September has turned out to be a busy month for webmasters Bill and Mary. Airfare was reasonable, and the marathon dates turned out to fit well into our schedule. Running 4 marathons in 9 days might not be ideal, but, we enjoy it, and it turns out, my legs have cooperated.
Training partner Dennis Hanna's son-in-law Joey Heinrichs was along for this trip. He earned his first BQ in Idaho the day before, running a 3:06. To my benefit, this feat slowed Joey for this marathon, enough to a pace that I could maintain, and we ran the whole thing together.
Both of us have a goal of running a sub 4 hour marathon in all 50 states, and have joined the 50 Sub 4
marathon club. So, our only goal today is to break 4 hours. Feeling much more relaxed this day, than the previous day, we opt to sleep as late as we can, and plan to arrive at the start fairly close to the start time.
Webmaster Bill drove us to the start of the point to point course, allowing us to skip the mass marathon bus ride. Unfortunately, in the dark, we missed a turn, and wandered about 10 miles off course in the dark. I must admit, it was NOT an obvious turn like I missed in Wyoming last week, but I am hoping wrong turns don't become a tradition for us.
We eventually arrived at the start with just minutes to spare. We got out of the car, and were pounded with a chilly wind. We kept our sweatshirts on until after the start, and tossed them at Bill as we headed off.
This was Joey's first back-to-back, so he didn't know what to expect. His legs were pretty sore after the previous day's tough effort. I encouragingly assured him that once we start moving, it will hurt more. Kidding, once your legs loosen up a bit... ok, I am not going to lie, it still hurts. But not as bad as you'd think. Really.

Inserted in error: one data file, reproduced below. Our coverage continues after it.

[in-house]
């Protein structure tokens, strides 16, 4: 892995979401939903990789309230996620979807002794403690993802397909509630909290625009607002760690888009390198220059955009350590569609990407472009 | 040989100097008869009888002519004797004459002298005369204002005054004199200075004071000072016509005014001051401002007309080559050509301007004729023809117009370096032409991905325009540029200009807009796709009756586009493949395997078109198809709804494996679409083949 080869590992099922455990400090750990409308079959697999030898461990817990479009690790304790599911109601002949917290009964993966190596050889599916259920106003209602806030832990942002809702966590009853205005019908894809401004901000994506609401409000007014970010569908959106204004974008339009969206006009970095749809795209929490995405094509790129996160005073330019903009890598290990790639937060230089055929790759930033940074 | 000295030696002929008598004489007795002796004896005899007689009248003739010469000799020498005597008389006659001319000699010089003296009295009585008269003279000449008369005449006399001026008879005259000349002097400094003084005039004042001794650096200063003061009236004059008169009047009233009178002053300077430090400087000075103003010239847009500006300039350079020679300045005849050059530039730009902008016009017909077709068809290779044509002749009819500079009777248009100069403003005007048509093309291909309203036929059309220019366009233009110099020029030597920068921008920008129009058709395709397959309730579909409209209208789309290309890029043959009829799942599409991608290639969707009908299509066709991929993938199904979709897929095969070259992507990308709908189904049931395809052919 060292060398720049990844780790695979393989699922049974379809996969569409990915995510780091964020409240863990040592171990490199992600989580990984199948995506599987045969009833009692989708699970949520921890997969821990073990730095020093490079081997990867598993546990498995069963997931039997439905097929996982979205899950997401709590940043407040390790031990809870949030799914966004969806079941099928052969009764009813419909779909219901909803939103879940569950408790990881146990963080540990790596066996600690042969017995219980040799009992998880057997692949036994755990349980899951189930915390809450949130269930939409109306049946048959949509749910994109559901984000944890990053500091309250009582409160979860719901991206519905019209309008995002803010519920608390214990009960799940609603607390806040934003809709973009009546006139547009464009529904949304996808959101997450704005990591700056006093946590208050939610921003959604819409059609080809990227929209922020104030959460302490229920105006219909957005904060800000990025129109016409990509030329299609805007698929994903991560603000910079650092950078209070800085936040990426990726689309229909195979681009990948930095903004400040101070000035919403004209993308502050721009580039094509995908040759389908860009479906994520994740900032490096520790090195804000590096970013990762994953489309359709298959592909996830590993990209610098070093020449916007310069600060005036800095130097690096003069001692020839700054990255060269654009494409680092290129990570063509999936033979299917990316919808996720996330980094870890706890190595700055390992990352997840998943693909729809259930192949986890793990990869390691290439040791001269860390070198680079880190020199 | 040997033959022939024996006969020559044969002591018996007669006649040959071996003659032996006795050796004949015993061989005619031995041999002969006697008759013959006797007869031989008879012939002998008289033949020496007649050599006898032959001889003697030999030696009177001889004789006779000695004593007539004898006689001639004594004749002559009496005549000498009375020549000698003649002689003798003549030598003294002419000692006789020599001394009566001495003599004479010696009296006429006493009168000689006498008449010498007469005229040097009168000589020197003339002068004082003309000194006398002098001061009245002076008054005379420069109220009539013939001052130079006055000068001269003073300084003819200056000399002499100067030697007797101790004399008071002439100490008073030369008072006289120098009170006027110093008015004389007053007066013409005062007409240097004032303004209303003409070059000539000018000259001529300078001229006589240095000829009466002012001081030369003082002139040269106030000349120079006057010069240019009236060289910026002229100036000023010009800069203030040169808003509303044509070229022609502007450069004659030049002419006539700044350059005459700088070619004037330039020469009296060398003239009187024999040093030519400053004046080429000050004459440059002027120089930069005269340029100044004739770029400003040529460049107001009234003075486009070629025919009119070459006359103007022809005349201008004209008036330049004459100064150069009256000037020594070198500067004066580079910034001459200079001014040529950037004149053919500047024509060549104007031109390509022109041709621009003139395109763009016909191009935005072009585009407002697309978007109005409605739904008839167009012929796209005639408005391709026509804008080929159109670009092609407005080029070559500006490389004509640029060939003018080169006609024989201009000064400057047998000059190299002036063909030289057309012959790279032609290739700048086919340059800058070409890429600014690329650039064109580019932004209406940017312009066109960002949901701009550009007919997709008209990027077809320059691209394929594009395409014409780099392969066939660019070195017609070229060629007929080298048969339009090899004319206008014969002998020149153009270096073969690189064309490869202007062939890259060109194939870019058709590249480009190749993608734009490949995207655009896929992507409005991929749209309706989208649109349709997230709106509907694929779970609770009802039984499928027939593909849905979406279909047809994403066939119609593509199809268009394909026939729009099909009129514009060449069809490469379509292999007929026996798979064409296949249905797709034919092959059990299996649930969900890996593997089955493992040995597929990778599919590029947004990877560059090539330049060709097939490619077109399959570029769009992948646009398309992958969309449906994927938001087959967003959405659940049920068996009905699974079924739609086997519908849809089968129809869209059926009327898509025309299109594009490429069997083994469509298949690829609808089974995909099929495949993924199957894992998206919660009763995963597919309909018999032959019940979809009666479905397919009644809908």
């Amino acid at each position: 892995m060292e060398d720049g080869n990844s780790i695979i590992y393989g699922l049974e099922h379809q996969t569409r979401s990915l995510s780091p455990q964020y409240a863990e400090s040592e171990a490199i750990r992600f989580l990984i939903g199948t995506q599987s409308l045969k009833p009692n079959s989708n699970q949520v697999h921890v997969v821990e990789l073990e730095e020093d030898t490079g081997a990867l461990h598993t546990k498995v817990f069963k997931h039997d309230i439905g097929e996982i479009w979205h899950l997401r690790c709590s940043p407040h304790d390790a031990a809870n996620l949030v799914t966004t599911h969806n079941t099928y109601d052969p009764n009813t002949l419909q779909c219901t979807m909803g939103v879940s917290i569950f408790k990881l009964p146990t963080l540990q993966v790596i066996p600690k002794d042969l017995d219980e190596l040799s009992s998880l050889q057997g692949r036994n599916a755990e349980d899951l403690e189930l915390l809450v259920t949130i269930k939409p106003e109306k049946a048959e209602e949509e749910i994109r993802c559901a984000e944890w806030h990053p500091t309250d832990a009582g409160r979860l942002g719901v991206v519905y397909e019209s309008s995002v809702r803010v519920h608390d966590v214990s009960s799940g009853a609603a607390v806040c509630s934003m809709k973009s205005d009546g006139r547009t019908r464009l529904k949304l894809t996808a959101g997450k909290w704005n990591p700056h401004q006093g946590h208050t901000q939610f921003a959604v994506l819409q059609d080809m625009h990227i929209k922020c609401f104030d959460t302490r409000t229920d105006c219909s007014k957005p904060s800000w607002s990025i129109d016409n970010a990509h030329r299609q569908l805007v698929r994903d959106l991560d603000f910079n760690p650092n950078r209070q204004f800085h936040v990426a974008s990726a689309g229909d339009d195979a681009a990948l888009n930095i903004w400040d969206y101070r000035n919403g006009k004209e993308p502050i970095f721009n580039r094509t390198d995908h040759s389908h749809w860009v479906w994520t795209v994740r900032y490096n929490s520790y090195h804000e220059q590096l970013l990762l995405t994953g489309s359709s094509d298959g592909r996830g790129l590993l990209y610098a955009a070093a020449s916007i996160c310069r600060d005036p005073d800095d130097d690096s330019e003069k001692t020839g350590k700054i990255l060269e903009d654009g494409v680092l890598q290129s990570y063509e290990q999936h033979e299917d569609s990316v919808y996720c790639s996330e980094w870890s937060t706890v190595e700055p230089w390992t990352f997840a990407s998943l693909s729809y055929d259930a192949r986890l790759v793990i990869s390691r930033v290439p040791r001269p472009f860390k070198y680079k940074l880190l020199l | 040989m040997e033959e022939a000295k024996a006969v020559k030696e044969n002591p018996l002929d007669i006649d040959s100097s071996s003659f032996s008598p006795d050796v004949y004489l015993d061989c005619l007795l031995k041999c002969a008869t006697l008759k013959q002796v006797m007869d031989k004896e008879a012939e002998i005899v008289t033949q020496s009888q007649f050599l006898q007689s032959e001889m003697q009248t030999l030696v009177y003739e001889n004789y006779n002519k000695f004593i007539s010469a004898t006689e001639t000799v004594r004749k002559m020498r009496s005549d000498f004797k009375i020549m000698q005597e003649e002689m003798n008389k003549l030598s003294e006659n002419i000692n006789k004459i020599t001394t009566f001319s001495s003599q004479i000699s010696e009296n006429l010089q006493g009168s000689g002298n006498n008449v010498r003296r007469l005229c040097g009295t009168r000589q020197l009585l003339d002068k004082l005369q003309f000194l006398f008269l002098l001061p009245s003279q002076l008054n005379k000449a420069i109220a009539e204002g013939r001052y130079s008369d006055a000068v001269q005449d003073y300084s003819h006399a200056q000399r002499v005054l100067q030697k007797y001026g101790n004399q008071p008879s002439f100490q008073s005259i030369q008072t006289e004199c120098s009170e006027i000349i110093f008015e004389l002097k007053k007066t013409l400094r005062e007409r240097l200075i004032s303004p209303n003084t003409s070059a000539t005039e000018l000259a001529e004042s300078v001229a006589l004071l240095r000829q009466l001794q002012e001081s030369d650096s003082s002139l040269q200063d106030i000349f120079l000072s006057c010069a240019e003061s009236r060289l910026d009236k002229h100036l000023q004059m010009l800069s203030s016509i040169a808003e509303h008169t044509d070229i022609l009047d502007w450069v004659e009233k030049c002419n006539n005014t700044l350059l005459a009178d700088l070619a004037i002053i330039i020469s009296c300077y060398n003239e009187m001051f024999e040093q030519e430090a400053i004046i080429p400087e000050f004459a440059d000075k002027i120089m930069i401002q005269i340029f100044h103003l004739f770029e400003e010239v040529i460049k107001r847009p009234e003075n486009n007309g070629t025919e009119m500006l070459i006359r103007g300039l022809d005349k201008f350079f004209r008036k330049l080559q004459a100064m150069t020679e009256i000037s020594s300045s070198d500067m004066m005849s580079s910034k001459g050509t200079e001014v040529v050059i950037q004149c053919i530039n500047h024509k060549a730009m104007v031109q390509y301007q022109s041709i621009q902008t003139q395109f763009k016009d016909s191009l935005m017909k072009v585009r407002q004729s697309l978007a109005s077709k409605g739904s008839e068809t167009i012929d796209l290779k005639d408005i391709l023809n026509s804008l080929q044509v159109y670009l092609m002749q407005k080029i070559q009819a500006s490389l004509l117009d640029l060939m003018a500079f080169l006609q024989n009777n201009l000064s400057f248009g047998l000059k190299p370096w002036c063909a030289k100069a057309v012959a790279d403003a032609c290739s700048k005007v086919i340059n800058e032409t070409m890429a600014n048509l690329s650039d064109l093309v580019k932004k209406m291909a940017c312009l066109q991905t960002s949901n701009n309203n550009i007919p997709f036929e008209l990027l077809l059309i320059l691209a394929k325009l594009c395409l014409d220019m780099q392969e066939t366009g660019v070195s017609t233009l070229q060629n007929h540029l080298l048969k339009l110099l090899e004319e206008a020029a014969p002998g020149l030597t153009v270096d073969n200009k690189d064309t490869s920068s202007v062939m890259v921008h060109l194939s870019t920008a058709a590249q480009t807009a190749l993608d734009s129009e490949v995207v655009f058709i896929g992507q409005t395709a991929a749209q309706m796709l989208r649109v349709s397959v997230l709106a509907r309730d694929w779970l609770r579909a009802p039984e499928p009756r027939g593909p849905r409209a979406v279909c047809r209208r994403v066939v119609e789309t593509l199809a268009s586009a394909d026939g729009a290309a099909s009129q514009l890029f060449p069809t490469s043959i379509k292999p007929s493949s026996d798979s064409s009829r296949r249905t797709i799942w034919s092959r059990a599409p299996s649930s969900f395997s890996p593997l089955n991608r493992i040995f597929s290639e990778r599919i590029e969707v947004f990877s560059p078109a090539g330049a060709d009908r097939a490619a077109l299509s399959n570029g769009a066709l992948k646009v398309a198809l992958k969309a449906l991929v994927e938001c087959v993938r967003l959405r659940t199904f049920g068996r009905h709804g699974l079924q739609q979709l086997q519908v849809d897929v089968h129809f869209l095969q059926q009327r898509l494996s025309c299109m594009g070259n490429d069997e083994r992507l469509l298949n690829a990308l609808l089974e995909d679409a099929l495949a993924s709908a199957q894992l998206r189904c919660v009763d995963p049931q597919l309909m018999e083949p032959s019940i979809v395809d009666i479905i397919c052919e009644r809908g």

Fortunately, our blast of wind was a tail wind. The course was hillier than we expected. We knew the biggest hill would crest at about mile 12, which turned out to be more like mile 13. That hill just seemed to go on forever. After that, each hill we crested, the volunteers told us it was all down hill. Yeah, we stopped believing that after 3 or 4 times.
The course was scenic. Aid stations were just a tad too far apart. We felt a bit dehydrated, and had to gulp 3 to 4 cups of water at each aid station, which can make a tummy a bit annoyed. We got a kick out of a little smunchkin working at one of the aid stations, who offered us 'Gatowade'. What a cutie.
Though a pretty small marathon, the finish line had the feel of a much larger event. We finished in downtown Bozeman, with music greeting us, and announcer calling our names, an inflatable finish banner thingie.
We kept a fairly steady pace, slowing a bit in the low 20 miles, but kicked it in a bit for the last 2 miles. Joey was able to muster up enough kick to leap over the finish line.
I was leaping on the inside. If I leaped on the outside, I'd likely find out what a finish mat tastes like.
Our post-race recovery was spent at Yellowstone National Park, about 90 minutes away. 90 minutes in the car is the perfect amount to let your legs completely stiffen up after your second marathon in a weekend. We hobbled around viewing geothermic features, and people-watching.
OK, for those keeping score:
26 marathon states
20 sub 4 hour marathon states
Joey also has 20 sub 4 hour marathon states
More marathon picture can be found here
Vacation pics from Idaho and Montana and Yellowstone can be found here